The Chief Executive Officer

Oct 01, 2018
The board of directors’ most important responsibility is the appointment – and, in certain cases, dismissal – of the CEO.

A non-executive director is not a passive function. The increasing wonder, apart from family businesses, is that anybody is willing to be a non-executive director at all. Directors can find themselves in the firing line of inquiries, allegations, parliamentary scrutiny and media attention, usually unexpectedly. Charities, banking, entertainment and hospital sectors are recent examples; and organisations controlled by the State.
Furthermore, a director is expected to be versed in corporate governance, which includes myriad obligations and regulations relating to Revenue, environmental, company law and employment; not to mention anticipating financial pitfalls and actually monitoring the business itself. I have regularly seen papers provided to directors in advance of a directors’ meeting running at more than 50 pages.

In summary, responsibilities for a director are high and not readily delegated, hence the importance of the CEO’s role. A moment’s thought will demonstrate that a large business is organised as a pyramid, with the CEO on top and power devolving downwards. In politics, the prime minister is on top but, in fact, power devolves upwards. As an aside, in my opinion, this is why businesspeople make poor politicians and vice versa.

It is the CEO who carries out the policies set down by the directors. In practice, policies are usually developed unconsciously over time by custom and practice. CEO complacency can readily occur; seven years is commonly spoken of as the appropriate tenure of a CEO. It can be difficult for a board of directors to be aware of critical matters. Certainly, there can be quality financial information provided, but often there are important issues or circumstances not apparent from financial appraisal alone.
As explained earlier vis-à-vis the pyramid structure, the CEO is the pinch point on policies and information as to upwards or downwards.

This is where the relationship between the chair and the CEO has great importance. It is up to the chair, separate to board meetings, to have regular face-to-face contact with the CEO, primarily to identify issues or circumstances that should be advised to the directors. A strong chair is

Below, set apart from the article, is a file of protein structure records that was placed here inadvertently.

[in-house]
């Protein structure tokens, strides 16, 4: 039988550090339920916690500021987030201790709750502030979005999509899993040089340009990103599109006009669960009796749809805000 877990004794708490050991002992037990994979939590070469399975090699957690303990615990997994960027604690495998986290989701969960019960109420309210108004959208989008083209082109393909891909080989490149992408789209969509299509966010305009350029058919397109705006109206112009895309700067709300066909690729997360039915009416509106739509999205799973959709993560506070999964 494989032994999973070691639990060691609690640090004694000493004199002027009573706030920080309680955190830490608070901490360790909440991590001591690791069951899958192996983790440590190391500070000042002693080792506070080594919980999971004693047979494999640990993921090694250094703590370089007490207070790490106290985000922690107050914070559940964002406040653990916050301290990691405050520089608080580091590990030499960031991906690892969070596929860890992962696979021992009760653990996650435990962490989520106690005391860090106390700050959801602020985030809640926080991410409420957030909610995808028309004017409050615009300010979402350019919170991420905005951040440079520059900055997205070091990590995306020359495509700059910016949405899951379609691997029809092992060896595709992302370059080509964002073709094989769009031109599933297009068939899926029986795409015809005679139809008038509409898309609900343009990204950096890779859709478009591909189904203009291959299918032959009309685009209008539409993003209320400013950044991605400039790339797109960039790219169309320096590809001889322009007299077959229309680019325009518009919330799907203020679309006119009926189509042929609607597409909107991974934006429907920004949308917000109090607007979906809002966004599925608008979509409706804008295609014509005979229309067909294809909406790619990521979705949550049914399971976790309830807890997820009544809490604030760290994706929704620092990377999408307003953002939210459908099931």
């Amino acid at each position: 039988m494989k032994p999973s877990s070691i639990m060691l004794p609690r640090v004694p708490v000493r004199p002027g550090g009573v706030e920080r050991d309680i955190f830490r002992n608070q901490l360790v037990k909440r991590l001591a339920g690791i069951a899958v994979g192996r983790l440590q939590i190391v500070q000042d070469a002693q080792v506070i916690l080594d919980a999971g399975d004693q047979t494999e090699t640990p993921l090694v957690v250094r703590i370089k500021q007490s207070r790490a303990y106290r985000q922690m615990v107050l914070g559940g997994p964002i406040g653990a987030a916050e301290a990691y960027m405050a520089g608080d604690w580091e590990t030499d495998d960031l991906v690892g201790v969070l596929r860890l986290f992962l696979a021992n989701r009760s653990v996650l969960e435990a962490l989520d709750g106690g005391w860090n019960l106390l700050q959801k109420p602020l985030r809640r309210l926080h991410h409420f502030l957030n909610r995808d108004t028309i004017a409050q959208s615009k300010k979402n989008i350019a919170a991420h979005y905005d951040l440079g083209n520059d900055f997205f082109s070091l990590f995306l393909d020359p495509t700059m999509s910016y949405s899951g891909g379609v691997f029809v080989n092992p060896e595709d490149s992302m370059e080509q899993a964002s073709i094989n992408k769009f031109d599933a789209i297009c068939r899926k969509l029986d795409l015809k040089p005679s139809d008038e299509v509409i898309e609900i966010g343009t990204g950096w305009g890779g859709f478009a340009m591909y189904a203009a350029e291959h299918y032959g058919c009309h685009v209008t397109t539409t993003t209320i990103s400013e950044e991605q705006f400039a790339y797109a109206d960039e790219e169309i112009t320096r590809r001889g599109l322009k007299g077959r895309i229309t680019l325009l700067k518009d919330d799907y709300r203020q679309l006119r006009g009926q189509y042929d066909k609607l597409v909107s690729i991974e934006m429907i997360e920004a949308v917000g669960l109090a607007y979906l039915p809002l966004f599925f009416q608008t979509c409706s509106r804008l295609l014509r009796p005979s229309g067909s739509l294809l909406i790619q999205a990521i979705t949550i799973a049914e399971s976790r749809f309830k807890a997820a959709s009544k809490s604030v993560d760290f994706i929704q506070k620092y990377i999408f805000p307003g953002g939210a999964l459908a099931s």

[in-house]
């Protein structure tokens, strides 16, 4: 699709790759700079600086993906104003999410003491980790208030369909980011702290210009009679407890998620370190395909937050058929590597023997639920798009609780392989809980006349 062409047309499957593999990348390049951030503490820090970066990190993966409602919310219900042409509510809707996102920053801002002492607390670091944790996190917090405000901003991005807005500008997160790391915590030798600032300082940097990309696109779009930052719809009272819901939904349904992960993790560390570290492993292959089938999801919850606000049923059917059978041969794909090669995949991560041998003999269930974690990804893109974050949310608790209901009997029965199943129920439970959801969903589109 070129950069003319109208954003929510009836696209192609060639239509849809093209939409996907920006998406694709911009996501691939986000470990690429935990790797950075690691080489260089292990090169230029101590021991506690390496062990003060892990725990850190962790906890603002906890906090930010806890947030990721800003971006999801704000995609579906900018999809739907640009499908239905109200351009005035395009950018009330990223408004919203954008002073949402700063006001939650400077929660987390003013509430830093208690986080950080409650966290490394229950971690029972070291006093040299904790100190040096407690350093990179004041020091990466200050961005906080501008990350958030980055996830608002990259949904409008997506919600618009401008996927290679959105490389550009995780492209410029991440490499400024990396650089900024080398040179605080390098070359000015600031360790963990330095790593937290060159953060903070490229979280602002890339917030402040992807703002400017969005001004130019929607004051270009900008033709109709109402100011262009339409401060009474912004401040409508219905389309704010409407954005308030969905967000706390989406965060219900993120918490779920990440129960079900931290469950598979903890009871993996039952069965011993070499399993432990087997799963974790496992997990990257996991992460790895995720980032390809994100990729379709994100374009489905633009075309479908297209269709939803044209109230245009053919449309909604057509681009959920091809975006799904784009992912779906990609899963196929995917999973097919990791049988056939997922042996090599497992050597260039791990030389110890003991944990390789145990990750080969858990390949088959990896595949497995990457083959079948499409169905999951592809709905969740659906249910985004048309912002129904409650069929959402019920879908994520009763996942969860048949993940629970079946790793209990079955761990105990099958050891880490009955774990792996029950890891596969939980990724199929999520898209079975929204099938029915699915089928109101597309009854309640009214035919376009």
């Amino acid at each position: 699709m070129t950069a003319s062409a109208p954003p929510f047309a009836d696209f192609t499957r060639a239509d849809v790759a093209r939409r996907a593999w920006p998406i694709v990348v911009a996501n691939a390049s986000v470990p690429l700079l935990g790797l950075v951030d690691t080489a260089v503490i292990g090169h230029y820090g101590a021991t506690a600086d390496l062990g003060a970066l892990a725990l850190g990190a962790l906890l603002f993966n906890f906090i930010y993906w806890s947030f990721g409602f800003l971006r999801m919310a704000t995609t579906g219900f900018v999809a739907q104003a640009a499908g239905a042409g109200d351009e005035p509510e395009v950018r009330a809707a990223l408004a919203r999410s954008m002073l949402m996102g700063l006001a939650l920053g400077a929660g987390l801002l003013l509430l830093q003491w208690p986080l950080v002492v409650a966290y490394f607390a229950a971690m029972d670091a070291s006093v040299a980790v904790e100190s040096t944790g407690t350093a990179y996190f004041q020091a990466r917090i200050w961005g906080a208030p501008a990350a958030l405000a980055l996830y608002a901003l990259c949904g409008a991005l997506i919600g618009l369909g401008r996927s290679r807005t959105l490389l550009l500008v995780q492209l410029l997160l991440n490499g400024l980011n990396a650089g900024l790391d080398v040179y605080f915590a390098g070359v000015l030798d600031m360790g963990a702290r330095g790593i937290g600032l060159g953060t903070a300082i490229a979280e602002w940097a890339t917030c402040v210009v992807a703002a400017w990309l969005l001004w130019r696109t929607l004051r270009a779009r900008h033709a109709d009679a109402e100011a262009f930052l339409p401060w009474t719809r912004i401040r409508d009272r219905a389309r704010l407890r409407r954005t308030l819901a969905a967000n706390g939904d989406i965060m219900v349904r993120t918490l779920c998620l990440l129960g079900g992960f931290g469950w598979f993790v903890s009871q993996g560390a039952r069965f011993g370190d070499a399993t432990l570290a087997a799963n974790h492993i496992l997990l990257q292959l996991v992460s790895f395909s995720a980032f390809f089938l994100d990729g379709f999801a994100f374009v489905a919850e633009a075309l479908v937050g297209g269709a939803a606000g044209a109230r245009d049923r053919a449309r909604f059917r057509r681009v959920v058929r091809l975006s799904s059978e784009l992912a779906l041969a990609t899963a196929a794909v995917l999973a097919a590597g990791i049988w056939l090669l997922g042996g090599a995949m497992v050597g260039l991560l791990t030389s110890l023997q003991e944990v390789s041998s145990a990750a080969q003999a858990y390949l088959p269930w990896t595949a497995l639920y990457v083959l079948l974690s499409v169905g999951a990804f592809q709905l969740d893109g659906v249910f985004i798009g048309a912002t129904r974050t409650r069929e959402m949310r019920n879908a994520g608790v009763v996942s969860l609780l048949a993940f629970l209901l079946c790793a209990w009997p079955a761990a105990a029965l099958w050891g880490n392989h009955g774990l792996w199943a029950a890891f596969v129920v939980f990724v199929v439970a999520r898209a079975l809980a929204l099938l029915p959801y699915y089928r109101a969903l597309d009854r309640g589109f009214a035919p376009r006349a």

a necessity.

A dominant CEO can happen whereby the directors are given circumscribed information or, at worst, treated as rubber stamps. This particular trait became evident, not just in Ireland, but in the banking and related sectors in the fallout from the financial crash.

Large businesses are complex. Tragic events can happen. In recent times, directors have been heavily criticised for explosions on oil platforms, the sinking of a ferry, the bursting of a mining dam and other events. The famous saying of US president, Harry S. Truman, comes to mind: “the buck stops here”.

A ‘who’s who’ board of directors is not reassurance in itself. Around the world, many of the banks and insurance companies that carried out the worst excesses prior to the financial crash had prominent boards of directors. This is also true of quite a few large business failures.

The dismissal of a CEO, and the willingness to do so, is also a prime responsibility of the directors. It is not just a question of firing a CEO for a material misdemeanour; there is also the question of performance. The temptation is to look inwards for a CEO, but a competent line manager promoted to CEO may lack the broader skills and leadership qualities required of a CEO. It can often be difficult for directors to distinguish personality from ability. Careful identification of the skills necessary for particular circumstances is best addressed or assessed by outside advisers, though obviously the ultimate appointment is made by the directors.

The hiring, firing or resignation of a CEO in a quoted company can, and frequently does, move the share price. The money people recognised long ago that it is the CEO, for good or bad, that makes things happen.

Des Peelo is author of The Valuation of Businesses and Shares, published by Chartered Accountants Ireland.